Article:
The Grayson Garvin Experience | The Process Report

The Grayson Garvin Experience

The Vanderbilt Commodores played the Oregon State Beavers on Saturday night. It marked the second game of their super regional series, with the Commodores already holding a 1-0 lead in the best-of-three series. A week ago, such a match would have drawn little consideration from me; however, Grayson Garvin was on the mound for the Commodores and the game represented a rare occasion to catch a worthwhile Rays prospect in action during the College World Series—even if it meant missing some of the ongoing Rays game.

I took some notes, so here they are:

– The first thing noticeable about Garvin is his size. Most sources list him at 6-foot-5 or 6-foot-6 and he appears to fill the same amount of space as David Price on the mound. That may seem like a lazy comparison because of the other things they share in common (good fastballs from lefties, although Price’s is elite, and the Vanderbilt connection), but it really is just a physical comparison of the room they require on the mound and nothing more.

– Everything about Garvin having a worthwhile fastball appears legitimate. Early on, he was hitting 91-to-93 consistently, but towards the end of his line, the velocity dipped to 87-to-90. Still, Garvin works off the pitch and while he had some efficiency problems throughout, he managed to throw the heater by a few of the Beavers hitters. There is some thought out there that Garvin can retain his velocity deeper by conditioning better.

– Sometimes you hear about college pitchers working backward in order to avoid the aluminum bats and escape the high-run scoring environment. The change in bats has helped them out some, but Garvin didn’t seem to worry one way or the other. He did start a few at-bats with a secondary offering, but nothing egregious.

– As for those secondary offerings, the changeup has been described as “solid-average”, and the slider gets tabbed as a pitch that sometimes resembles a slurve. First, a note about what “solid-average” means: if you take an average pitch, you often think it’ll be good x amount of the time and bad y amount of the time. The “solid” part of the description is there to alert everyone that despite the average tag, it is good more often than you would expect.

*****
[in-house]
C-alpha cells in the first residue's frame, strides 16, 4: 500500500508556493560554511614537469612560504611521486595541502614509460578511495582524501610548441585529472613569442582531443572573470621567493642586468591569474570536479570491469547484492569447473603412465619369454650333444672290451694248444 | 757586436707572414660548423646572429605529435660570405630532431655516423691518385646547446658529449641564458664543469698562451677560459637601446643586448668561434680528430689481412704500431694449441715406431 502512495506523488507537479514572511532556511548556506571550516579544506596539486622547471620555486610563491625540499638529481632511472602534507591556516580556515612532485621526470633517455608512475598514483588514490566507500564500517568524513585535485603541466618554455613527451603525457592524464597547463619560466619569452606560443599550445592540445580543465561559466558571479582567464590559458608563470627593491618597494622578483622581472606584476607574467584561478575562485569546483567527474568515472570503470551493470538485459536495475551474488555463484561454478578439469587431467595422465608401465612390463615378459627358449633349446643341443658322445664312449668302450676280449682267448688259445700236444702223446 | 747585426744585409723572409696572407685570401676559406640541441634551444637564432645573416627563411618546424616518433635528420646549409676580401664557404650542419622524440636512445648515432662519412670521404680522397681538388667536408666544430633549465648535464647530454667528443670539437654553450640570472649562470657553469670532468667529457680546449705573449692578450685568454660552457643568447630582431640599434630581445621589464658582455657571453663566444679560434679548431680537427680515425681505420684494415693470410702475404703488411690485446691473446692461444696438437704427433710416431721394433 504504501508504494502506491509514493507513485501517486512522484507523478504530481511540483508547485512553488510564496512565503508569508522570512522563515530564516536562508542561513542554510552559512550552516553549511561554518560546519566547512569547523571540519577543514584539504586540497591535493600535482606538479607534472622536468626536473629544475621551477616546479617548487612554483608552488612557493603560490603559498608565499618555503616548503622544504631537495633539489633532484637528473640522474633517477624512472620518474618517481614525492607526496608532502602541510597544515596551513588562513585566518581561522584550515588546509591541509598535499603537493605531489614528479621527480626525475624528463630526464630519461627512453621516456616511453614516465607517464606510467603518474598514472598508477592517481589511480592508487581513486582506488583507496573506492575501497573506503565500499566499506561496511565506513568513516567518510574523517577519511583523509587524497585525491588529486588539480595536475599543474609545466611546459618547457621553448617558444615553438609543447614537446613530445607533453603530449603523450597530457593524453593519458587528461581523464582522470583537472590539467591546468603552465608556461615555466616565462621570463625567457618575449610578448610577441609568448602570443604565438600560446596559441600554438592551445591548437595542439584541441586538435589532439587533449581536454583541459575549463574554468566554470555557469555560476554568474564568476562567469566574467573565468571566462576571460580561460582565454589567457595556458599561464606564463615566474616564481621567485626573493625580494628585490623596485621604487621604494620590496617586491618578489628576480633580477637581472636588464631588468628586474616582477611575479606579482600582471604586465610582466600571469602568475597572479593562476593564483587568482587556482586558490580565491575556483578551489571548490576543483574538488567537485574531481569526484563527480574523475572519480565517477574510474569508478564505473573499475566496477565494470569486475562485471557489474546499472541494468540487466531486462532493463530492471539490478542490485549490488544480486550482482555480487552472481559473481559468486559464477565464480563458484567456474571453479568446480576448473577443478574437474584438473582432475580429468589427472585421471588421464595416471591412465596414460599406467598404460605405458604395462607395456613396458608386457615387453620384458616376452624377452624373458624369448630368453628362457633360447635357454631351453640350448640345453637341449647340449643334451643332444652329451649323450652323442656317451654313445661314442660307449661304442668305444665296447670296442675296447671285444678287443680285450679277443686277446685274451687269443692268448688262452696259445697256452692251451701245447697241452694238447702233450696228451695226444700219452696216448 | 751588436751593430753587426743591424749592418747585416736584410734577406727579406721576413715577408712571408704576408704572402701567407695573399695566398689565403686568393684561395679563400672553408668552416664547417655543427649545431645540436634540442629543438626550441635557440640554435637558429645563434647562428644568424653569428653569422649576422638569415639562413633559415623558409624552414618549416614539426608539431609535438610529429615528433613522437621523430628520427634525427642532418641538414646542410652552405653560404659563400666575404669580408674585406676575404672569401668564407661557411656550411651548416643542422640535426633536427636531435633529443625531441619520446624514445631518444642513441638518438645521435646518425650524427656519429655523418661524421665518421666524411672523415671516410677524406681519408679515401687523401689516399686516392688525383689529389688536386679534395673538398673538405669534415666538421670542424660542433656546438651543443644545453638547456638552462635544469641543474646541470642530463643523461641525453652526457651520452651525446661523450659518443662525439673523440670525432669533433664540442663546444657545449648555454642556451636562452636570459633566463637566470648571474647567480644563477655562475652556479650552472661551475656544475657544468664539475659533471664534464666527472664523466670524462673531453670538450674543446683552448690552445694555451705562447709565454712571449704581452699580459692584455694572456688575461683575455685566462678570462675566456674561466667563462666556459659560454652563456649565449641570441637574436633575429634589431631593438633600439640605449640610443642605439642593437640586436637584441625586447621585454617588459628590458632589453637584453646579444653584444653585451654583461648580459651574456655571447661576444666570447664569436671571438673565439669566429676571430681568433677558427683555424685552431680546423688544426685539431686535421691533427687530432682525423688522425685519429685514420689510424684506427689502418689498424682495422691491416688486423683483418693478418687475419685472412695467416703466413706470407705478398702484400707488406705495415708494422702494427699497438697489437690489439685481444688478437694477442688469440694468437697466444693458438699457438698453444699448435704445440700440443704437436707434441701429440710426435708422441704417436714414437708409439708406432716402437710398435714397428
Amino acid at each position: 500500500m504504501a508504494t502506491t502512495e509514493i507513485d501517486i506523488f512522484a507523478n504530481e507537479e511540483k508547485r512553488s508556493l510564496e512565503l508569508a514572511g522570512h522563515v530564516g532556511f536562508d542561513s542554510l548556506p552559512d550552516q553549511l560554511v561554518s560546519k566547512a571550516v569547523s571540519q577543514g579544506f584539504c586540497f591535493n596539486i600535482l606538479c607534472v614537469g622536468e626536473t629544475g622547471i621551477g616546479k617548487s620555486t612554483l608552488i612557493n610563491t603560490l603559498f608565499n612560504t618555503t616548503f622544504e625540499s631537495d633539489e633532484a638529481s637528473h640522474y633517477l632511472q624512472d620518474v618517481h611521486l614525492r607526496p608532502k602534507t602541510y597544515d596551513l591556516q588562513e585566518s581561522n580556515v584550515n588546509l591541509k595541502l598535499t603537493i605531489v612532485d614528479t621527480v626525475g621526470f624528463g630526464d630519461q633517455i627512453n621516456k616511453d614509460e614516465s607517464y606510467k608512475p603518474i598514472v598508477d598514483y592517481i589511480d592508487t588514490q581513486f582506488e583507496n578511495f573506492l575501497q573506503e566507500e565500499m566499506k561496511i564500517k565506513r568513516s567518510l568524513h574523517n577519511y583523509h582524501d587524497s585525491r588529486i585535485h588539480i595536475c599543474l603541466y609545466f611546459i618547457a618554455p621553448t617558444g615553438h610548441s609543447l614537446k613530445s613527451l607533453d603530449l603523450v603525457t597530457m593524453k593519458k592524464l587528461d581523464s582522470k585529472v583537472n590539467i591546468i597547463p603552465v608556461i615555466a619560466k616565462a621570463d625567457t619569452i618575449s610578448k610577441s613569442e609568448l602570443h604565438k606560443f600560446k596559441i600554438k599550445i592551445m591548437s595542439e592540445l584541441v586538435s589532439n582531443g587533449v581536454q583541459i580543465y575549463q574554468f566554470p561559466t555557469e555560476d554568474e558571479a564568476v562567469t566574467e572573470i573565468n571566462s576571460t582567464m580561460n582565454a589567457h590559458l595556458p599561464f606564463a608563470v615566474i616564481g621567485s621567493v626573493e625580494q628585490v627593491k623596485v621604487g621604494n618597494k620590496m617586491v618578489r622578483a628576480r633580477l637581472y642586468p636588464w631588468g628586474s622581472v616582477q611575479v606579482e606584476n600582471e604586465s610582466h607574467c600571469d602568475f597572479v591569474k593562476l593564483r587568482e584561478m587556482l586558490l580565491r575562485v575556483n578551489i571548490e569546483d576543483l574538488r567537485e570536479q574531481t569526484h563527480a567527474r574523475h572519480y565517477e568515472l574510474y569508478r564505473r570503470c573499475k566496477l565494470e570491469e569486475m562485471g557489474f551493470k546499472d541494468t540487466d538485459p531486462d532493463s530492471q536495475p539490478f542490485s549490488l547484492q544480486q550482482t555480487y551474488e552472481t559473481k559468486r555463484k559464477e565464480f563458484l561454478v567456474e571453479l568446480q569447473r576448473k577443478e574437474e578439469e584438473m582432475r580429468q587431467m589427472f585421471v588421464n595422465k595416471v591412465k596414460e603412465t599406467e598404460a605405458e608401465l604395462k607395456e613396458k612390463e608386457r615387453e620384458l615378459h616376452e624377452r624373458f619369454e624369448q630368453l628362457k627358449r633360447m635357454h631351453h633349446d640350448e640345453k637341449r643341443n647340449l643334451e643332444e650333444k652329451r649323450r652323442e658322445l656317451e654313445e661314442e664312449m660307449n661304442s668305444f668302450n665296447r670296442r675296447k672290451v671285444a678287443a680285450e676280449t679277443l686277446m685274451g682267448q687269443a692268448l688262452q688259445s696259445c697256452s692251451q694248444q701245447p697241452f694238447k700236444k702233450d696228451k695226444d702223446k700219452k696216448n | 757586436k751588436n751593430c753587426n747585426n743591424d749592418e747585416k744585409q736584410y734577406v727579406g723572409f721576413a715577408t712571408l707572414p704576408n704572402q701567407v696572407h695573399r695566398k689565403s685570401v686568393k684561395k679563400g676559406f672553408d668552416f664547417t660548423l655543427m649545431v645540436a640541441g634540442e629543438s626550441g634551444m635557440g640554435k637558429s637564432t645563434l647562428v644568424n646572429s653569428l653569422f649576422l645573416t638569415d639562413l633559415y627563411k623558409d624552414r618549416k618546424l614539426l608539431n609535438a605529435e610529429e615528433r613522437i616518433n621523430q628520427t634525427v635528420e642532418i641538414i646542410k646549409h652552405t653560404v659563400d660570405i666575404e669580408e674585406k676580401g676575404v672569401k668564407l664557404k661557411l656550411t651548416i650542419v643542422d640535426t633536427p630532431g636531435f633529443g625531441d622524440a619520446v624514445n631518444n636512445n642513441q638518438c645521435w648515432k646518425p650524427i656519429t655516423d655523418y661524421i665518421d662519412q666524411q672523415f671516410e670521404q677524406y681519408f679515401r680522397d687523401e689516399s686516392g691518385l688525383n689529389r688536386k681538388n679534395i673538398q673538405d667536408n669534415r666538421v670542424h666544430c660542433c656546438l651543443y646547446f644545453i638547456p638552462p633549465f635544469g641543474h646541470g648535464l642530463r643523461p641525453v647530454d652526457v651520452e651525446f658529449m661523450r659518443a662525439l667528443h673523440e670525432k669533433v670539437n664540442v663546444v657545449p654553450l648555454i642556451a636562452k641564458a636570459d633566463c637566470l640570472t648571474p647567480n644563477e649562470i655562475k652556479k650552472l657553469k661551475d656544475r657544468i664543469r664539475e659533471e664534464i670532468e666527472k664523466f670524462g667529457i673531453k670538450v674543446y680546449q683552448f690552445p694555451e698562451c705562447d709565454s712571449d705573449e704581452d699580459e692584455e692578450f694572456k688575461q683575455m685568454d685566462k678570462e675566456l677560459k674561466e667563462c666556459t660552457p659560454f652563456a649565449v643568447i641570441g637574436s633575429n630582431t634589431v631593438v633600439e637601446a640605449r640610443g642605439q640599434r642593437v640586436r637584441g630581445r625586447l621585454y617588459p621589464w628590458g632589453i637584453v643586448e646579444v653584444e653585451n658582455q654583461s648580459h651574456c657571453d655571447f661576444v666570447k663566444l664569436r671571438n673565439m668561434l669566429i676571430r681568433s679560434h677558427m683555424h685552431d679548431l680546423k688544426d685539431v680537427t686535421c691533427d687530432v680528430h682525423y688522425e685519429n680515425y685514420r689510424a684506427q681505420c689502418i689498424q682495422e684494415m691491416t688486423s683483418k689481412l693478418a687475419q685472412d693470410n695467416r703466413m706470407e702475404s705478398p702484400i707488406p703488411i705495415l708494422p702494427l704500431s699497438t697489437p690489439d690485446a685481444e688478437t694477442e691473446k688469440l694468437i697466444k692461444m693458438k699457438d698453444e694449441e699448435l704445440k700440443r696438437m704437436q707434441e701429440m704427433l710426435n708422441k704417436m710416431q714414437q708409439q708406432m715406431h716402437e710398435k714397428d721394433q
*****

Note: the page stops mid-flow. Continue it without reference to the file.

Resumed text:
– The changeup does seem to have potential, and perhaps it improves over time. It’s such a feel pitch, reliant on arm action as much as anything, and maybe the professional instructors can help him with an aspect or two to improve the quality. If not, it still looks playable, although he did seem to have some issues placing it for strikes and I’m not certain it was just part of the game plan to miss the zone.

– Garvin’s slider needs work too. There was a moment late in Garvin’s outing where he threw one to a right-handed batter. The movement resembled a slurve (at least, the movement presented on television through the traditional shoulder angle), with a sweeping motion rather than a tight break, and the batter smacked into left-center for extra bases. I’m not sure what the plan for Garvin’s secondary stuff is, but it wouldn’t shock me if he winds up dumping the slider and attempting to learn another pitch.

– A few batters did seem to make good contact off Garvin throughout. I wouldn’t fret too much, as this is nearing the end of a long season and it is possible he was dealing with fatigue issues. Besides, off nights happen, whether it’s in the pros or in college. Often, an off night is nothing more than an off night.

– Garvin had a few fielding opportunities and made a nice play on a popped up bunt towards the third base side. He had to deliver, follow-through, then get off the mound and charge the ball. He made it look easy, although later on he messed up a routine assignment on another bunted ball by attempting to grab the ball with the end of his glove. He never got a hold of the ball, and the runner reached—giving him a bases loaded, nobody out situation to handle.

– Unrelated to Garvin’s performance, but something I didn’t realize until Saturday: he was drafted by the Astros in the 45th round of the 2008 draft. Oddly, Garvin is the second former Astros pick in as many years to go early to the Rays, joining Derek Dietrich.

– Credit to Tim Corbin, the Vandy manager, for not abusing Garvin and trying to squeak out an additional inning. Garvin left right around 90 pitches and without completing five innings, but Corbin and Vanderbilt have a sterling reputation for developing pitchers in a sport where so many managers seem to have total disregard for the future health of their arms.

– All and all, I do intend to watch Garvin’s next start, and sort of fancy his fastball. I don’t want to make sweeping statements about his ceiling or potential, but it’s not too hard to think of him as a middle-to-backend of the rotation starter down the road. Maybe he can discover another pitch and improve his stock a little more. Frankly, that is not bad value at pick 59 in any draft.

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